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TOPIC: Renaissance punctuation

Renaissance punctuation 9 years 6 months ago #1069

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When I look at the printed texts of Shakespeare's day, one of the first things that strike me is the horrible quality of the punctuation. Commas, periods and question marks (not to mention colons and semi-colons) seem to be all over the place, and anywhere but in the right place!

Is this because of poor punctuation skills on the part of the printers, or is it because punctuation was far more fluid in those days than it is now? Correct punctuation seems to me to be quite important for being able to gloss the right meaning, so it seems odd to me that it should be so immensely fluid as it certainly is in many texts from Shakespeare's day.

And if this messy punctuation turns out to be the result of multitudinous mix-ups and misprintings, then how far can we trust the rest of the text?!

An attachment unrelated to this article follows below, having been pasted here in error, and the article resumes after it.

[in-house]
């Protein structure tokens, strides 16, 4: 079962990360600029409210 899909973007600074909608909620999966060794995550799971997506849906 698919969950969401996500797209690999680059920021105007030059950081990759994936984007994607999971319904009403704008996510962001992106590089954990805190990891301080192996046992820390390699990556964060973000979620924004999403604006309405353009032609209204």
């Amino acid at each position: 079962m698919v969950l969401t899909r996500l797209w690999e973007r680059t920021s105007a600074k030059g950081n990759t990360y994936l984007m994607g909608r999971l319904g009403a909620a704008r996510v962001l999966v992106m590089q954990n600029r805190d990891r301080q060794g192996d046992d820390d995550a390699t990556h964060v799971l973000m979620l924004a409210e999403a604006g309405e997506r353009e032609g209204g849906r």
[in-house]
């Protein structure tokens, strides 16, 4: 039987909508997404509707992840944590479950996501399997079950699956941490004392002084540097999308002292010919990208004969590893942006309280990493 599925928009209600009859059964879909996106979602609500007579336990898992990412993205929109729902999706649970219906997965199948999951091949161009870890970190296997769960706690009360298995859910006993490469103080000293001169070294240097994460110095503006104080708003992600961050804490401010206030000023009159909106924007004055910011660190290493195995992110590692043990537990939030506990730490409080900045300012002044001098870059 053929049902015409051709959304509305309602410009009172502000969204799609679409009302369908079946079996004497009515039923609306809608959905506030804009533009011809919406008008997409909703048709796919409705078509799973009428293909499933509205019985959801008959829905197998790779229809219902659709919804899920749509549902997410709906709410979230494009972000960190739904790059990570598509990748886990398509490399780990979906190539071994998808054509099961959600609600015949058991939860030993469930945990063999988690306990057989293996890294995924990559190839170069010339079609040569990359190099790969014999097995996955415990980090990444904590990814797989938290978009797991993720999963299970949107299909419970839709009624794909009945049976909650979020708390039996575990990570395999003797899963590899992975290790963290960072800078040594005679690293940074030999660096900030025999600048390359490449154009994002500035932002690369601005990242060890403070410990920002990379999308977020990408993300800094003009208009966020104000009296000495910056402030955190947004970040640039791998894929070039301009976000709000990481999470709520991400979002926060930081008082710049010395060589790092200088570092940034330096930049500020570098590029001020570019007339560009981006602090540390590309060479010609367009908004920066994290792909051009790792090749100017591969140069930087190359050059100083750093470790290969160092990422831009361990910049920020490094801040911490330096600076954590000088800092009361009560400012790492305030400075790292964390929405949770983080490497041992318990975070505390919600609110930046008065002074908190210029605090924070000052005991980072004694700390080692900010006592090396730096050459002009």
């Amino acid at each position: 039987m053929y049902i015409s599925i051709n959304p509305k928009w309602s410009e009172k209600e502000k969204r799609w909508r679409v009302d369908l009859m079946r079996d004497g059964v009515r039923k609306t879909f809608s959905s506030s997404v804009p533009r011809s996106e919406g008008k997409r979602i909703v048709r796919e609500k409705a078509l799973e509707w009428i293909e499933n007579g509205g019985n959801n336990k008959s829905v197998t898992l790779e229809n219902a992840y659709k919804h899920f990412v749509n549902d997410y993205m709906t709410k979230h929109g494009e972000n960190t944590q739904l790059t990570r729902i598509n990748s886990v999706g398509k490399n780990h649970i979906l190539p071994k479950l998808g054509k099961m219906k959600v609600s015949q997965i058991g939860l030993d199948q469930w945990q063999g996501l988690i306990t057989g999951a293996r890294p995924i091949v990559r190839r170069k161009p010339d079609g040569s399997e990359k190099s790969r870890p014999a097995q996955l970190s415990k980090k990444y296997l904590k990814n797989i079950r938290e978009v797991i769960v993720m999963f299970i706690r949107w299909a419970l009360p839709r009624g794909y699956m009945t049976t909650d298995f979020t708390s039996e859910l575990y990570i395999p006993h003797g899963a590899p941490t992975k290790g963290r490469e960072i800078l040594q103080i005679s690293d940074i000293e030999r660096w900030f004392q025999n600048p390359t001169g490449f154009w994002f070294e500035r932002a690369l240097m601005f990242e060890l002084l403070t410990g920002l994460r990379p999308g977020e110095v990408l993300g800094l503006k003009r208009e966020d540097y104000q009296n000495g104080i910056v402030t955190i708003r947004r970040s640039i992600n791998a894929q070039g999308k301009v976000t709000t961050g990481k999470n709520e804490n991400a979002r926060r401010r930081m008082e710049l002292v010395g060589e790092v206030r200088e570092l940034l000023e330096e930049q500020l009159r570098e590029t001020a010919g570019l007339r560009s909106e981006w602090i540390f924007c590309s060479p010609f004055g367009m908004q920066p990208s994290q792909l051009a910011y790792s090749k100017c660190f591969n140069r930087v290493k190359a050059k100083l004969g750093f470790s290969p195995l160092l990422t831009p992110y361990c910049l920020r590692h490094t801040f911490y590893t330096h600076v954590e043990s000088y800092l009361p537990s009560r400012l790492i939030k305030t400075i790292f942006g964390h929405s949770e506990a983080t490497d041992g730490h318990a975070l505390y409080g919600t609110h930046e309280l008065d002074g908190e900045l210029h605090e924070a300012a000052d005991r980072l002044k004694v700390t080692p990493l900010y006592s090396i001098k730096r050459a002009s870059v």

Who is't that can inform me?
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Renaissance punctuation 9 years 6 months ago #1070

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If you're referring to the Folio, the idea is that the punctuation was used as a tool to cue the actors when to breathe (usually a caesura), pause, or continue on...running items together.
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Renaissance punctuation 9 years 6 months ago #1081

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I see - is that theory or known fact?
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Renaissance punctuation 9 years 6 months ago #1082

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Depends... :)

I'm not sure if there's any specific and verifiable reference for it, but that's the way Shakespeare is taught in every theatrical course in the US & UK (where Shakespeare is read/performed in English). The line endings are where an actor may pause for thought, etc. The idea is to preserve the rhythm of the language and provide the actor(s) with clues as to when "something is happening" in the text.